In the course of the world embracing digital communication, the humble business card seemed to lose all relevance. Fewer people used them, with websites and email the more convenient and environmentally friendly alternative. However in recent years they have started to reappear - unsurprising given their simplicity and our desire for more tangible experiences. With the online environment so congested with content and noise, the business card has once again become one of the most accessible and memorable ways for to build your brand and expand your network.
Good design is crucial.
You can whip something up yourself on canva.com, or pull something together in any number of templates available online, however there are a few things to consider when it comes to business cards and good design in cases like this, really should be left to the professionals. The visual experience people have with your card is what makes it – and therefore you – memorable. It delivers your brand to them in a snack sized package, and ideally, continues to have impact as it pops up again and again - in their pocket, on their desk and eventually in their hand as they are dialling your number.
Bad design is pointless
Having a badly designed card is almost as bad as not having a card at all! Image and language choices, colors and fonts all contribute to the overall impression you make. Your taste may not be the best way forward when it comes to branding and an unskilled eye has difficulty discerning the difference between what they like and what speaks to their brand.
Leave it to the professionals
This is the part where I tell you that spending money on professional services is important and should be viewed as an investment rather than an expense - because it is. Finding a professional graphic designer can be extremely useful and not just for your business card.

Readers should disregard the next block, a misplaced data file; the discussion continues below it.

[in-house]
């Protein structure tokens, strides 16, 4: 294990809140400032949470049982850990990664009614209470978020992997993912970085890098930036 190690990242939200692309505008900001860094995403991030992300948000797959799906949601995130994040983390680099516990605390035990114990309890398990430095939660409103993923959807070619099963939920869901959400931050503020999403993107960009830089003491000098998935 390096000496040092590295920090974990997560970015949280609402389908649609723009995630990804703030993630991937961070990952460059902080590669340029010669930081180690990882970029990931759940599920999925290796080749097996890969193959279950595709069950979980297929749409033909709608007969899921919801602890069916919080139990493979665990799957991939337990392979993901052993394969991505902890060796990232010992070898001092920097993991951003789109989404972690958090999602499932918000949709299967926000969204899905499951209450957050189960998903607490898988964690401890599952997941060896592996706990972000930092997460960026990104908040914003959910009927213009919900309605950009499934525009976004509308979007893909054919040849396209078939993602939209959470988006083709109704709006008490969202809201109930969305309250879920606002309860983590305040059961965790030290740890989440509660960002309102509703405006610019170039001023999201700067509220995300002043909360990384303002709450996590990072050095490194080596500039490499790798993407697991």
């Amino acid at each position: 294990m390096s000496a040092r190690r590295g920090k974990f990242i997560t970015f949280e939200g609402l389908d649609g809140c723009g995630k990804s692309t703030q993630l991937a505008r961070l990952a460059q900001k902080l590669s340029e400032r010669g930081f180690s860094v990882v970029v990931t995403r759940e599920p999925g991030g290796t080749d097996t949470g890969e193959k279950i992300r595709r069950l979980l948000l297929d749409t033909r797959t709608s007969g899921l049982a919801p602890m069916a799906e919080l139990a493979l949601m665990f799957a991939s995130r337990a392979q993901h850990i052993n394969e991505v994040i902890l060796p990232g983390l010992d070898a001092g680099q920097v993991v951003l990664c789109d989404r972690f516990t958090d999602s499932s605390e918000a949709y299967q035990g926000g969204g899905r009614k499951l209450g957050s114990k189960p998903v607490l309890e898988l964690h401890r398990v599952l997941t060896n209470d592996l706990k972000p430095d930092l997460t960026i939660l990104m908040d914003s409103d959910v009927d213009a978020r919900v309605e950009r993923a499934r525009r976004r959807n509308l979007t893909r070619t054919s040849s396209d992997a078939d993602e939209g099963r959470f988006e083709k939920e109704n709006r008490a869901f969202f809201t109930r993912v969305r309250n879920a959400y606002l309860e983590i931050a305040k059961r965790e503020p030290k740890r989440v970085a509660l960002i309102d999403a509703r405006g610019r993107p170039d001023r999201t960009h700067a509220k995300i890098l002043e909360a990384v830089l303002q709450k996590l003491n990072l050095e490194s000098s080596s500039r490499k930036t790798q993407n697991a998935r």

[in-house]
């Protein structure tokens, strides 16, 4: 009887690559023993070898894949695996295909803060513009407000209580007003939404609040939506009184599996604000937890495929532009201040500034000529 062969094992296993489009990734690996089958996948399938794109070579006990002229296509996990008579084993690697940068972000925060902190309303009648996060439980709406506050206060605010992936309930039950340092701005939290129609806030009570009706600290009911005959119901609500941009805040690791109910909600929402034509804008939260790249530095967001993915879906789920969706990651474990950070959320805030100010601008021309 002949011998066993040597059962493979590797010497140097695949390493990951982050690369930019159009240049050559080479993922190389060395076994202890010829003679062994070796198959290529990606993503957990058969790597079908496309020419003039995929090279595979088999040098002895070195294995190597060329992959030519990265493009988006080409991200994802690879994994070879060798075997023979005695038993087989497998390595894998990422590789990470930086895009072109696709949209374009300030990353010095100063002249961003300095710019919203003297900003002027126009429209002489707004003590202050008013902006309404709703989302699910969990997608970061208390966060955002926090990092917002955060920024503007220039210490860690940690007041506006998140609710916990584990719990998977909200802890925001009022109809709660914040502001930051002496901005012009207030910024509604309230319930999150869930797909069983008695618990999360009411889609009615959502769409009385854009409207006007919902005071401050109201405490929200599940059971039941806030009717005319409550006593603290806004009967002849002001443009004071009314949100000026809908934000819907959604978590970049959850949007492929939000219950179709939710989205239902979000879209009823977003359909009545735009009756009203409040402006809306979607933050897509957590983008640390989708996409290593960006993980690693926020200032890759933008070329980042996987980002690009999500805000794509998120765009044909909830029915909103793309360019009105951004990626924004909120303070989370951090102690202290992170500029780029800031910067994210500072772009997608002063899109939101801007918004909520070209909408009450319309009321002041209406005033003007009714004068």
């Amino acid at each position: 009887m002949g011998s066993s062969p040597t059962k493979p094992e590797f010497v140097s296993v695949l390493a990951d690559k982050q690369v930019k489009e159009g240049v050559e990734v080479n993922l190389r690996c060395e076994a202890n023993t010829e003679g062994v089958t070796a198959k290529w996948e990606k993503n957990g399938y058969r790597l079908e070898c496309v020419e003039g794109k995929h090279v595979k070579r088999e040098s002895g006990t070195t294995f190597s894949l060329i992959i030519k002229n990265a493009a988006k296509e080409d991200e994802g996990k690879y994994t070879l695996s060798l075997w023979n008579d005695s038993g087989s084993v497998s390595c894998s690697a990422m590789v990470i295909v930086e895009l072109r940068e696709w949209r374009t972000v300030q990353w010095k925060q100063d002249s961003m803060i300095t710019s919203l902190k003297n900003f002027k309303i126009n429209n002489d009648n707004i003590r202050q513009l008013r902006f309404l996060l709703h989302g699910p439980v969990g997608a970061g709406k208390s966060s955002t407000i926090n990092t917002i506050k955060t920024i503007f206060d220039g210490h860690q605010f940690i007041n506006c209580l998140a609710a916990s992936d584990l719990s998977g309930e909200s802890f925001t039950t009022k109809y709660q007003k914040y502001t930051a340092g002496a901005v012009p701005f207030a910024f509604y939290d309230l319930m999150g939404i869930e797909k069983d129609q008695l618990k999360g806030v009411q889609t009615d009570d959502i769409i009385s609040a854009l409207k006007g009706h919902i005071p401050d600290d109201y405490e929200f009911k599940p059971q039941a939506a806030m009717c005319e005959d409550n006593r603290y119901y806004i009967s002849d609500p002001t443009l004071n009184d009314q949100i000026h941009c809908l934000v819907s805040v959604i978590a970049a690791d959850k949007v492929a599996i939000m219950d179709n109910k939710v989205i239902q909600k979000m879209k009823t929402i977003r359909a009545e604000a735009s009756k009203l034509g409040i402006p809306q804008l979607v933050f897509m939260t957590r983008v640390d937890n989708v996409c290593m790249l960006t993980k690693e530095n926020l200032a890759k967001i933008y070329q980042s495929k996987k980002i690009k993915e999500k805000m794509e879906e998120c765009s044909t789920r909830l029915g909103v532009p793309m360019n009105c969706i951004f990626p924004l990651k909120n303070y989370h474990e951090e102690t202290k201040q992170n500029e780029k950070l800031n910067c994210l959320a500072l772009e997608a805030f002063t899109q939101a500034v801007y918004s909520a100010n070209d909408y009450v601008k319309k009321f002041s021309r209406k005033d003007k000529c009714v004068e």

In the course of designing your card, they will get a sense of you and your business and have the skills to know what elements combined will communicate your message best. These will then form the foundation of your brand and be used not only in your business card design, but can be applied across all of your on and offline marketing. They can also recommend the type and texture of material you should print your cards on – paper is no longer the only option! Plus they know how to do cool stuff like add a QR Code to give your card a digital dimension.
It's all about context
importantly, there are also design decisions they will know about, that you may not have considered. If you're a funeral director for example, you probably want to avoid Comic Sans, or a Chalkduster style font. Using a plain grey card if you're a professional clown is probably the wrong approach too. Sometimes designing your business card also helps you define things you may not have previously - like your title (an important thing that surprisingly many people do not have). An artisanal bread maker would communicate what he does much better if he called himself ‘Bread Craftsman’ rather than simply ‘Baker’. Just as an artist might need to make distinctions about their work by calling themselves a ‘Visual Artist’ rather than ‘Painter’.
With almost all of interactions being done online now, it's getting harder to keep track of actual meaningful connections we make with people. Online networking is important, but it will always come a close second to the networking you do in person. Your facial expressions, body language, and the way you communicate all inform someone’s initial impression of you in a much more powerful way than an online profile can. Capturing something of yourself and your business in your business card design also means you will strengthen their experience of you AND send them home with your contact details.
This is an update of a post that was previously published on twago.com